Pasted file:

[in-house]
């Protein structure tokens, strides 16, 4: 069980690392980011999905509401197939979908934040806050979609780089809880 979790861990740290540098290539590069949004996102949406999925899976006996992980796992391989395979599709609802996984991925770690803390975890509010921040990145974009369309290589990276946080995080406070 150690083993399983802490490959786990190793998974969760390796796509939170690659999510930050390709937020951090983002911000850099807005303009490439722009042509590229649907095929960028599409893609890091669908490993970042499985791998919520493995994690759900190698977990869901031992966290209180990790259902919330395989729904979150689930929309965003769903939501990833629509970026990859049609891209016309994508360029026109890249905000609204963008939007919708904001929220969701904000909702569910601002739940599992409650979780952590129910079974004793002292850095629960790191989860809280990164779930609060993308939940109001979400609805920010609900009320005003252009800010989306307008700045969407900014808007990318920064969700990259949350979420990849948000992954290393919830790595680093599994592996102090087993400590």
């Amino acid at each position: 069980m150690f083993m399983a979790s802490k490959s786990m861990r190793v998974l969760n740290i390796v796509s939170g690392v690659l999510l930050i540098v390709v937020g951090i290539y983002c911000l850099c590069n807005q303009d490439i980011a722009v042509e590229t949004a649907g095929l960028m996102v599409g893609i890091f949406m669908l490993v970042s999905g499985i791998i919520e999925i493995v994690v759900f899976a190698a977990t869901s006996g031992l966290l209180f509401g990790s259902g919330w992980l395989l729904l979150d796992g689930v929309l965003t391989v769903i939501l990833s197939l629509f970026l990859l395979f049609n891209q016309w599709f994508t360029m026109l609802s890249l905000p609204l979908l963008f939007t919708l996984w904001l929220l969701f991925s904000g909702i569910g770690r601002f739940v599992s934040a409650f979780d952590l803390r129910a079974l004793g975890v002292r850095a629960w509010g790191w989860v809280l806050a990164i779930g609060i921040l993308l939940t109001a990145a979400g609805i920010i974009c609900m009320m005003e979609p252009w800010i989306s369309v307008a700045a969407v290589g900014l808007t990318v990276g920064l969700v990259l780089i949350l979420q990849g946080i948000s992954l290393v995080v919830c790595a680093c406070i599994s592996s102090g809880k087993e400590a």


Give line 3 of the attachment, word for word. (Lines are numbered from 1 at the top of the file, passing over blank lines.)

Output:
């Amino acid at each position: 069980m150690f083993m399983a979790s802490k490959s786990m861990r190793v998974l969760n740290i390796v796509s939170g690392v690659l999510l930050i540098v390709v937020g951090i290539y983002c911000l850099c590069n807005q303009d490439i980011a722009v042509e590229t949004a649907g095929l960028m996102v599409g893609i890091f949406m669908l490993v970042s999905g499985i791998i919520e999925i493995v994690v759900f899976a190698a977990t869901s006996g031992l966290l209180f509401g990790s259902g919330w992980l395989l729904l979150d796992g689930v929309l965003t391989v769903i939501l990833s197939l629509f970026l990859l395979f049609n891209q016309w599709f994508t360029m026109l609802s890249l905000p609204l979908l963008f939007t919708l996984w904001l929220l969701f991925s904000g909702i569910g770690r601002f739940v599992s934040a409650f979780d952590l803390r129910a079974l004793g975890v002292r850095a629960w509010g790191w989860v809280l806050a990164i779930g609060i921040l993308l939940t109001a990145a979400g609805i920010i974009c609900m009320m005003e979609p252009w800010i989306s369309v307008a700045a969407v290589g900014l808007t990318v990276g920064l969700v990259l780089i949350l979420q990849g946080i948000s992954l290393v995080v919830c790595a680093c406070i599994s592996s102090g809880k087993e400590a």